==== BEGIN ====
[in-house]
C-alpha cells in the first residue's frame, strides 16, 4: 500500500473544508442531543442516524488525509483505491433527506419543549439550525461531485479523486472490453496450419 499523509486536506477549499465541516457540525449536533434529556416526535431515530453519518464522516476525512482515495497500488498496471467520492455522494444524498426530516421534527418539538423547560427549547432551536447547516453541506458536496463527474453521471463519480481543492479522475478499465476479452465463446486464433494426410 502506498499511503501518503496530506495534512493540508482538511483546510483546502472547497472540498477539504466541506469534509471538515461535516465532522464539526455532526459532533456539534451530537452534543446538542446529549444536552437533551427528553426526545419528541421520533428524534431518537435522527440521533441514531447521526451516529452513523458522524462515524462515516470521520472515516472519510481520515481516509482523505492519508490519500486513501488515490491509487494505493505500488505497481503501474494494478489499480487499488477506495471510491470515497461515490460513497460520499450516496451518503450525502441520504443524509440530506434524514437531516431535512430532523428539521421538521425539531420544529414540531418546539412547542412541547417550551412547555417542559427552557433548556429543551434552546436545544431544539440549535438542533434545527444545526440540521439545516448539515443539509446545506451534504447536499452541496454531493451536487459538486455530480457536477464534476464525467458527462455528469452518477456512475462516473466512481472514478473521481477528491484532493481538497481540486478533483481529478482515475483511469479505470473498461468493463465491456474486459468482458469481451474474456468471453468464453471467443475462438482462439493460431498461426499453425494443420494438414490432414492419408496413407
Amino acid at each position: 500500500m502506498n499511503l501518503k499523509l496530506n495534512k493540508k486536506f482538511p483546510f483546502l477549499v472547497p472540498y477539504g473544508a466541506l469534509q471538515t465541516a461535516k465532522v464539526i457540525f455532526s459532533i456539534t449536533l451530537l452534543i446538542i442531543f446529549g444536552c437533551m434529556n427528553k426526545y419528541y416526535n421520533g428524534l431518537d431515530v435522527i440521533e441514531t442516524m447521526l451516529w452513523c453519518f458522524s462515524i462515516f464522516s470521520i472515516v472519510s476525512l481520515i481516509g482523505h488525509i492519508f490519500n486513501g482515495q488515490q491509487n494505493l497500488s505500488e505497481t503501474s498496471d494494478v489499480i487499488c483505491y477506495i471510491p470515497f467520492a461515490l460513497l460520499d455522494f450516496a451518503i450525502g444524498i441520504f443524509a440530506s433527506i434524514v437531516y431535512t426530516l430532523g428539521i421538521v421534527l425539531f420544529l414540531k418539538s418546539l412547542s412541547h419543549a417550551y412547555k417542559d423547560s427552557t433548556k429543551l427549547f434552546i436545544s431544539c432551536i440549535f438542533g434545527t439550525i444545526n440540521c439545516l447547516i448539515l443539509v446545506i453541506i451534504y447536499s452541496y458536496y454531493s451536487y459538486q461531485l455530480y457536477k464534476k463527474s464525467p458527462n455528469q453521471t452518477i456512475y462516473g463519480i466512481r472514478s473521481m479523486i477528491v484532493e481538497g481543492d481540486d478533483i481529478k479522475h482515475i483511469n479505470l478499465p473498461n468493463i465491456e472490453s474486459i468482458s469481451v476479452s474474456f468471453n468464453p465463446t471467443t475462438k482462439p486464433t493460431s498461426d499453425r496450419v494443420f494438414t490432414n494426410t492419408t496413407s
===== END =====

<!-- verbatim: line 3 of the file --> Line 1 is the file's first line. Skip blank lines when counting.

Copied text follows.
Amino acid at each position: 500500500m502506498n499511503l501518503k499523509l496530506n495534512k493540508k486536506f482538511p483546510f483546502l477549499v472547497p472540498y477539504g473544508a466541506l469534509q471538515t465541516a461535516k465532522v464539526i457540525f455532526s459532533i456539534t449536533l451530537l452534543i446538542i442531543f446529549g444536552c437533551m434529556n427528553k426526545y419528541y416526535n421520533g428524534l431518537d431515530v435522527i440521533e441514531t442516524m447521526l451516529w452513523c453519518f458522524s462515524i462515516f464522516s470521520i472515516v472519510s476525512l481520515i481516509g482523505h488525509i492519508f490519500n486513501g482515495q488515490q491509487n494505493l497500488s505500488e505497481t503501474s498496471d494494478v489499480i487499488c483505491y477506495i471510491p470515497f467520492a461515490l460513497l460520499d455522494f450516496a451518503i450525502g444524498i441520504f443524509a440530506s433527506i434524514v437531516y431535512t426530516l430532523g428539521i421538521v421534527l425539531f420544529l414540531k418539538s418546539l412547542s412541547h419543549a417550551y412547555k417542559d423547560s427552557t433548556k429543551l427549547f434552546i436545544s431544539c432551536i440549535f438542533g434545527t439550525i444545526n440540521c439545516l447547516i448539515l443539509v446545506i453541506i451534504y447536499s452541496y458536496y454531493s451536487y459538486q461531485l455530480y457536477k464534476k463527474s464525467p458527462n455528469q453521471t452518477i456512475y462516473g463519480i466512481r472514478s473521481m479523486i477528491v484532493e481538497g481543492d481540486d478533483i481529478k479522475h482515475i483511469n479505470l478499465p473498461n468493463i465491456e472490453s474486459i468482458s469481451v476479452s474474456f468471453n468464453p465463446t471467443t475462438k482462439p486464433t493460431s498461426d499453425r496450419v494443420f494438414t490432414n494426410t492419408t496413407s